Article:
How To Draw Lips
In this tutorial, we will be learning how to draw lips. This is a very important skill for any artist to learn, as the mouth is one of the most expressive features of the human face. There are many different ways to draw lips, and in this tutorial, we will be covering a few basic methods. Let’s get started!
What Tool Will I Need?
You can use any type of pencil in any grade for this tutorial. But for this tutorial we will be using a 2B. Not all drawing pencils are the same. I find that the best drawing pencils have a better stroke and quality to them. A little disclosure: I am personally using a Graphic tablet for this tutorial. But you can get the same results using pencils.
Anyway, here are the tools you’ll need:
- 2B Graphite Pencil
- 4B Graphite Stick
- 1 Kneaded Eraser
- Paper Towel for Smudging
First, we use the 2B pencil to outline the lips lightly. I say lightly because we’re going to need to erase some of these lines later on. Here, it’s just a straight line. This will be the middle of the lip.
We then begin drawing the contour of the top lip and lower lip. The top lip is usually thinner than the lower lip. But for now, we’re going for a more exaggerated look.
We now sketch out the mouth itself in the middle. We sketch out a little gap barely showing the front teeth.
Now, we draw the texture of the lips themselves. We sketch in the contour lines first. Your strokes should be light and fast. Make sure to keep in mind to think in 3D. In this example, you can see how the contour curves outward to the left and right, and in the middle of the lip, it’s straight. Think of it as a 3d model with a wireframe.
Using the contour lines as guidance, we then finish the bottom lip by adding more contour lines.
We then repeat the same step in Step 5 for the top lip.
With the contour of the lips done, we then use our paper towel to smudge the lines. Smudge the lines in the direction the lines are facing. This will make sure everything is uniform and overall it’ll look realistic. Smudging them from left and right will make the lips look tacky.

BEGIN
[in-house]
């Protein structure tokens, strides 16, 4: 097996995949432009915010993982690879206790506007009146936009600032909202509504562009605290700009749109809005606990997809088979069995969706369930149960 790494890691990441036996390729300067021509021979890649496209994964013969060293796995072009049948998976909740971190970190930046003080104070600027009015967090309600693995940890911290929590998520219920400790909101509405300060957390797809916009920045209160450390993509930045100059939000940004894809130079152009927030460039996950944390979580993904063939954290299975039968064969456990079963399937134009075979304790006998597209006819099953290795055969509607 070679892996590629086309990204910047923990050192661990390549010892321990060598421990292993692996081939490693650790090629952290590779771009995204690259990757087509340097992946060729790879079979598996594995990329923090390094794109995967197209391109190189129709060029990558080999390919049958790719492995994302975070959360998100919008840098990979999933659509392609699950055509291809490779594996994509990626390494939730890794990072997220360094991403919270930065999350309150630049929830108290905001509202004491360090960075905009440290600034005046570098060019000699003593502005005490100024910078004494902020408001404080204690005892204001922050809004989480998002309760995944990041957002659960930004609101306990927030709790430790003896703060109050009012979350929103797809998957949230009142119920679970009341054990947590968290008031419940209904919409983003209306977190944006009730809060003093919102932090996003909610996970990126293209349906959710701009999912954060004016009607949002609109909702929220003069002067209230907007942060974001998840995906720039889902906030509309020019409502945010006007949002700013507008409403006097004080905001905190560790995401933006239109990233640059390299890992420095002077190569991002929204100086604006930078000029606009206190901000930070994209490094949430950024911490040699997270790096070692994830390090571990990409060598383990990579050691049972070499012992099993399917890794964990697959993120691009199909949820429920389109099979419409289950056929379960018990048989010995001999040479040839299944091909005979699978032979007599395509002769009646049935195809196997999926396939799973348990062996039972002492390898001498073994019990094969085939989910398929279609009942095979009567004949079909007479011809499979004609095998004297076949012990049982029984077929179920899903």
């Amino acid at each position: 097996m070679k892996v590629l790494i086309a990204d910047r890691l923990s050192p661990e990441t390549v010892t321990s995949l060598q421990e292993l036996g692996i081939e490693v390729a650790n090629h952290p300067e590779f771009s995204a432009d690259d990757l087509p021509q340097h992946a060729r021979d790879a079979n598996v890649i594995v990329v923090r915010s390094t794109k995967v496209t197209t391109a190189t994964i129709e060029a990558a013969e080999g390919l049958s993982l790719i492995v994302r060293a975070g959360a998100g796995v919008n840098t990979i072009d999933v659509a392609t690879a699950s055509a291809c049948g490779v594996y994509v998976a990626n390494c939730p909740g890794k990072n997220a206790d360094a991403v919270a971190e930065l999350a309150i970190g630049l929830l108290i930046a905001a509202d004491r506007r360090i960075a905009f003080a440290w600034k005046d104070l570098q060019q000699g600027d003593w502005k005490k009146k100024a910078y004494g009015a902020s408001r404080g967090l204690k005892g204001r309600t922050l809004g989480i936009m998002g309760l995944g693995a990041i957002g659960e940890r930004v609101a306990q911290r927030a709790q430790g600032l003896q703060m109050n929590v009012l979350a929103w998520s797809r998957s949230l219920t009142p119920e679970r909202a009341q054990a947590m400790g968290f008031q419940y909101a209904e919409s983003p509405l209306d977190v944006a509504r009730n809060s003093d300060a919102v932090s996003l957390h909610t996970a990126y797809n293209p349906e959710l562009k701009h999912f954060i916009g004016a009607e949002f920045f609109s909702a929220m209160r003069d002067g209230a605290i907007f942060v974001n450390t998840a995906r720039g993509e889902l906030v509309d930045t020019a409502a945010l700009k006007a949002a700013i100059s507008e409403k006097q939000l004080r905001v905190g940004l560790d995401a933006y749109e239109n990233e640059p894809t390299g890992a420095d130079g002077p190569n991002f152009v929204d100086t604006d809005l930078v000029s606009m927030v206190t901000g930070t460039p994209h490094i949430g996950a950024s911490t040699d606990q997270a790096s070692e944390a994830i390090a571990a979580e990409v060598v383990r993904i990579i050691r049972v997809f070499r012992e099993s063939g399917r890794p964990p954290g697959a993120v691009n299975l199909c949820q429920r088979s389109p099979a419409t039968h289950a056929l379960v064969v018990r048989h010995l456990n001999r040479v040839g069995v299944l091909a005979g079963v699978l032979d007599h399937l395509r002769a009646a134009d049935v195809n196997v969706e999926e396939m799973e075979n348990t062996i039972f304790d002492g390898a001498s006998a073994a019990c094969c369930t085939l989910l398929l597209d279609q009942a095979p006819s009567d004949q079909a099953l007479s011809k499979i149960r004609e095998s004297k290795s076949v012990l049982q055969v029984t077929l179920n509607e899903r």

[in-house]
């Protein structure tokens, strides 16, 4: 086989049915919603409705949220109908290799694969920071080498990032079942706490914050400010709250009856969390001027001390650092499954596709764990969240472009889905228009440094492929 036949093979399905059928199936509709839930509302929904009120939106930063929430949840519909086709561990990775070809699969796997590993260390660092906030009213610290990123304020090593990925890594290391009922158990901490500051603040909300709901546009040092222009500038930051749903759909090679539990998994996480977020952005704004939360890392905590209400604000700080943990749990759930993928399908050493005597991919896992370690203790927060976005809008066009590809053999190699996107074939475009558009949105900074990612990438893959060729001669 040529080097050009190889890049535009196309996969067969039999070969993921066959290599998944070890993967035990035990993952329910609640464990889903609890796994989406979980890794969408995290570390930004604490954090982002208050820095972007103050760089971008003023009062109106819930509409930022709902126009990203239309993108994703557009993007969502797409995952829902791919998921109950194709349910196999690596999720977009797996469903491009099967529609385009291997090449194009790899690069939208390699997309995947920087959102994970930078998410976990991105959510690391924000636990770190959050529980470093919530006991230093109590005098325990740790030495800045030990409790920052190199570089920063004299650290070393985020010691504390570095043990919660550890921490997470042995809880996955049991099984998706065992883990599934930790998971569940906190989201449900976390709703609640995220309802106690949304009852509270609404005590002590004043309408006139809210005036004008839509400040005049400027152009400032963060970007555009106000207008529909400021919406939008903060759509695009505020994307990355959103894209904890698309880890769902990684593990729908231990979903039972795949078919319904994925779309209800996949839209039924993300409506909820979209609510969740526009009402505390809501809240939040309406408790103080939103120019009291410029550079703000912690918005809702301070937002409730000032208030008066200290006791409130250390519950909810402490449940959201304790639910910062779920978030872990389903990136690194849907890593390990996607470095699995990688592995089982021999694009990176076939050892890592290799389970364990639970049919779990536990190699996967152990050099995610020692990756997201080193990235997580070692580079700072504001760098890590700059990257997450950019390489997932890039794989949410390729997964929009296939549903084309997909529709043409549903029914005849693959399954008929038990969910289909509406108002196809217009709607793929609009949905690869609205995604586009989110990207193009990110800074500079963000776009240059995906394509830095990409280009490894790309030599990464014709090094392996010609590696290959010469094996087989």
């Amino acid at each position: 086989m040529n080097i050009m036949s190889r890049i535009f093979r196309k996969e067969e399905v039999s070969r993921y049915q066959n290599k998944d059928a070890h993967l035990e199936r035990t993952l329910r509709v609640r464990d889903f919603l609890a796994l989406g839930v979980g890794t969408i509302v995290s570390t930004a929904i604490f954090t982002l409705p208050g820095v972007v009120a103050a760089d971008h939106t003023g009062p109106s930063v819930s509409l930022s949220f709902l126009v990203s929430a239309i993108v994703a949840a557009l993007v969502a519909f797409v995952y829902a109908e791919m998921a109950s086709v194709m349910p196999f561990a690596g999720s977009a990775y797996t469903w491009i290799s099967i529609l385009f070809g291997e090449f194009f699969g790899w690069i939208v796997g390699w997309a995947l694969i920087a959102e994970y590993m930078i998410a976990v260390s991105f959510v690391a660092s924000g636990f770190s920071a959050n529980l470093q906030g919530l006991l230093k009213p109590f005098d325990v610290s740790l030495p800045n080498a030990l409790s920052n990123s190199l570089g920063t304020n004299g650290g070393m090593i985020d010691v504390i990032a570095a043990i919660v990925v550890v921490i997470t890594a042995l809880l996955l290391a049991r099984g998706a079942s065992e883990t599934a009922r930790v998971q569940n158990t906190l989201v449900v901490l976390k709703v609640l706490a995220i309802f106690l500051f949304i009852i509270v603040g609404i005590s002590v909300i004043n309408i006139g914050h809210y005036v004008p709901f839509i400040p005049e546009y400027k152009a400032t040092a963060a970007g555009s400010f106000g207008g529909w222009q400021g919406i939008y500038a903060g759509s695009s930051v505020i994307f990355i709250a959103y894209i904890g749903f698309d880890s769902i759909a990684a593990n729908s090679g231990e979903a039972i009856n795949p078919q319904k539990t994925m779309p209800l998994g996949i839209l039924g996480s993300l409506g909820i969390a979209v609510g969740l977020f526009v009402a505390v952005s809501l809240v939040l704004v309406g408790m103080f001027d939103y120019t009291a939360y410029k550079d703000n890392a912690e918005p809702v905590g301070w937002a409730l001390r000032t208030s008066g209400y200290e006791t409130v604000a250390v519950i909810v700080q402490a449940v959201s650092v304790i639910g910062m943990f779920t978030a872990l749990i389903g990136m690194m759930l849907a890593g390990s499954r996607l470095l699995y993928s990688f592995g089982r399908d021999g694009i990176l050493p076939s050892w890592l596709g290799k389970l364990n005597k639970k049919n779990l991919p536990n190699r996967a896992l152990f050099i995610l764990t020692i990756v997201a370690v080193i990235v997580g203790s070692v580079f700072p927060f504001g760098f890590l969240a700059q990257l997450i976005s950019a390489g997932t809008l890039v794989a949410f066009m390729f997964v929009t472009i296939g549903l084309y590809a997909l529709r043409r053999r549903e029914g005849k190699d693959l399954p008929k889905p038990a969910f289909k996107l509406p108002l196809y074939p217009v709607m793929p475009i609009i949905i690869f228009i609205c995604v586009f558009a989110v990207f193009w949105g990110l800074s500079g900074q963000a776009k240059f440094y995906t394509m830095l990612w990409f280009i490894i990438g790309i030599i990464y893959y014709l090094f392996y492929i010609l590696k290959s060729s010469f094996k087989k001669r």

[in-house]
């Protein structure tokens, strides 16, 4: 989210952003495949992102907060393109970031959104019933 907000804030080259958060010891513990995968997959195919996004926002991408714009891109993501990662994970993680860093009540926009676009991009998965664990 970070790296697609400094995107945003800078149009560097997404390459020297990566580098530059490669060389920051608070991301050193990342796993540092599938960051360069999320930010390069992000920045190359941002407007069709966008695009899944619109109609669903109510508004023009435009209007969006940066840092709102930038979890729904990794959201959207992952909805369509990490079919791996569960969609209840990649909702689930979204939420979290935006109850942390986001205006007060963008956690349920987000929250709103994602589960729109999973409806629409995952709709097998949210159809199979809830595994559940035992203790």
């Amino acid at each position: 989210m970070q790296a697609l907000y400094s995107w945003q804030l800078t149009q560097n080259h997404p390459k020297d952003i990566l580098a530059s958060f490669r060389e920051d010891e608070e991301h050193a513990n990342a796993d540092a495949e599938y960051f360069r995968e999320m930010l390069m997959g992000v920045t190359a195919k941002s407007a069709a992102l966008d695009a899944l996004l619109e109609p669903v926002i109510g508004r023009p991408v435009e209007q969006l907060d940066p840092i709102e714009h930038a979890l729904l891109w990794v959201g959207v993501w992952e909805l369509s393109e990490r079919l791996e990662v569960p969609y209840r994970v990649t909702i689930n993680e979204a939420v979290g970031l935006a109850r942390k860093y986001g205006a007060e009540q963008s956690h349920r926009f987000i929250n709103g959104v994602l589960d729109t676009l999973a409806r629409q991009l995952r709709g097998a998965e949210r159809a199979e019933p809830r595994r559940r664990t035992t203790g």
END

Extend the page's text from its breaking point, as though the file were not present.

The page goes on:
This is what the sketch looks like fully smudged. It looks like a big blur, but in the next steps, we will start to add more texture to the sketch.
With either your 2B Pencil or your Graphite stick, begin to press slightly hard on the paper to add the shading in the middle of the lip. Usually, the middle of the lip has a shadow. That’s because the top lip sits on top of the bottom lip, creating a shadow.
Get your paper towel and start smudging the shading you sketched. Remember to shade in 3D, shading WITH the contours in mind.
We will now get started on the highlights. Let’s get our kneaded eraser and knead it to a point. Our light source is coming from the top left. So start doing light dabs following the contour of the lips.
We add more highlights on the lips according to where the light source is.
Then, add a secondary shade to the middle of the lip making this shade a little darker than the last shading we did.
Start smudging the secondary shading. The reason why we add a secondary shading is to make the lips more 3D.
With the secondary shading done, let’s darken some of the outer parts of the lips. I usually darken the top portion of the lip, the sides, and the bottom, to give the sketch more depth.
With the shading done, we then get our paper towel and smudge the highlights.
We grab our kneaded eraser again and we do quick strokes once again to add more refined highlights in the areas where the lip is facing toward the light source.
With the highlights done, the lips are finished. But I decided to take it a step further and add shading to the top of the mouth and the bottom of the mouth. I then draw the sides of the face as well.
I then grab my paper towel and start smudging the shading around the lips. With that done, the sketch is finally complete.
You’ve now learned how to draw lips. This is a great way to start learning how to shade and how to think in three dimensions. Stay tuned for more tutorials on how to draw facial features! Thanks for reading!